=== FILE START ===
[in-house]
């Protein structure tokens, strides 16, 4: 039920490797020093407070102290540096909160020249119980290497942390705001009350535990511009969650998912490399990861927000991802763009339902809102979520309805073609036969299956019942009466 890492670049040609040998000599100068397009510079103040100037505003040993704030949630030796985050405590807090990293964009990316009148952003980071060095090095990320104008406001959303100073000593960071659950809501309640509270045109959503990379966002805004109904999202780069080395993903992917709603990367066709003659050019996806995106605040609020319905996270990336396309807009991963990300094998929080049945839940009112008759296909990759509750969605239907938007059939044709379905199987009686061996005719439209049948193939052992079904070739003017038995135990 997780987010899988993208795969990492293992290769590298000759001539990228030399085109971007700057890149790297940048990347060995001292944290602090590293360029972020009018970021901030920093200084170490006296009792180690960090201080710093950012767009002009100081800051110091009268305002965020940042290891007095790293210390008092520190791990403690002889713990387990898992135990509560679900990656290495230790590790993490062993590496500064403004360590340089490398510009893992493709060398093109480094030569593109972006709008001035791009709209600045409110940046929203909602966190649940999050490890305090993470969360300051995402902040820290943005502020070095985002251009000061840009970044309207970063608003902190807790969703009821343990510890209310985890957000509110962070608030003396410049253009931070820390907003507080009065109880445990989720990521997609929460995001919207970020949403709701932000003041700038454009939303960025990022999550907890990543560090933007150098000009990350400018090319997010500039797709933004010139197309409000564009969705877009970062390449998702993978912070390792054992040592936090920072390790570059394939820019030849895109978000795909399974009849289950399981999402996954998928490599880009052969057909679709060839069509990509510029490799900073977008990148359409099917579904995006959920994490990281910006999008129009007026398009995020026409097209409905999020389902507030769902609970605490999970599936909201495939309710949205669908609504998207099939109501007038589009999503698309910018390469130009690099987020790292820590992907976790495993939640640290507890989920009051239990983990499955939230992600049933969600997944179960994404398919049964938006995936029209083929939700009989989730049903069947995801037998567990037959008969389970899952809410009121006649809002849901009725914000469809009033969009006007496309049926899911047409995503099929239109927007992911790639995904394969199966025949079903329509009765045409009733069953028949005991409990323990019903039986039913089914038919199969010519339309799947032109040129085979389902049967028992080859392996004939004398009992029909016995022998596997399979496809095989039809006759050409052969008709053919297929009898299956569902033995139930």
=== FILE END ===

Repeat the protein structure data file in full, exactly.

[in-house]
């Protein structure tokens, strides 16, 4: 039920490797020093407070102290540096909160020249119980290497942390705001009350535990511009969650998912490399990861927000991802763009339902809102979520309805073609036969299956019942009466 890492670049040609040998000599100068397009510079103040100037505003040993704030949630030796985050405590807090990293964009990316009148952003980071060095090095990320104008406001959303100073000593960071659950809501309640509270045109959503990379966002805004109904999202780069080395993903992917709603990367066709003659050019996806995106605040609020319905996270990336396309807009991963990300094998929080049945839940009112008759296909990759509750969605239907938007059939044709379905199987009686061996005719439209049948193939052992079904070739003017038995135990 997780987010899988993208795969990492293992290769590298000759001539990228030399085109971007700057890149790297940048990347060995001292944290602090590293360029972020009018970021901030920093200084170490006296009792180690960090201080710093950012767009002009100081800051110091009268305002965020940042290891007095790293210390008092520190791990403690002889713990387990898992135990509560679900990656290495230790590790993490062993590496500064403004360590340089490398510009893992493709060398093109480094030569593109972006709008001035791009709209600045409110940046929203909602966190649940999050490890305090993470969360300051995402902040820290943005502020070095985002251009000061840009970044309207970063608003902190807790969703009821343990510890209310985890957000509110962070608030003396410049253009931070820390907003507080009065109880445990989720990521997609929460995001919207970020949403709701932000003041700038454009939303960025990022999550907890990543560090933007150098000009990350400018090319997010500039797709933004010139197309409000564009969705877009970062390449998702993978912070390792054992040592936090920072390790570059394939820019030849895109978000795909399974009849289950399981999402996954998928490599880009052969057909679709060839069509990509510029490799900073977008990148359409099917579904995006959920994490990281910006999008129009007026398009995020026409097209409905999020389902507030769902609970605490999970599936909201495939309710949205669908609504998207099939109501007038589009999503698309910018390469130009690099987020790292820590992907976790495993939640640290507890989920009051239990983990499955939230992600049933969600997944179960994404398919049964938006995936029209083929939700009989989730049903069947995801037998567990037959008969389970899952809410009121006649809002849901009725914000469809009033969009006007496309049926899911047409995503099929239109927007992911790639995904394969199966025949079903329509009765045409009733069953028949005991409990323990019903039986039913089914038919199969010519339309799947032109040129085979389902049967028992080859392996004939004398009992029909016995022998596997399979496809095989039809006759050409052969008709053919297929009898299956569902033995139930």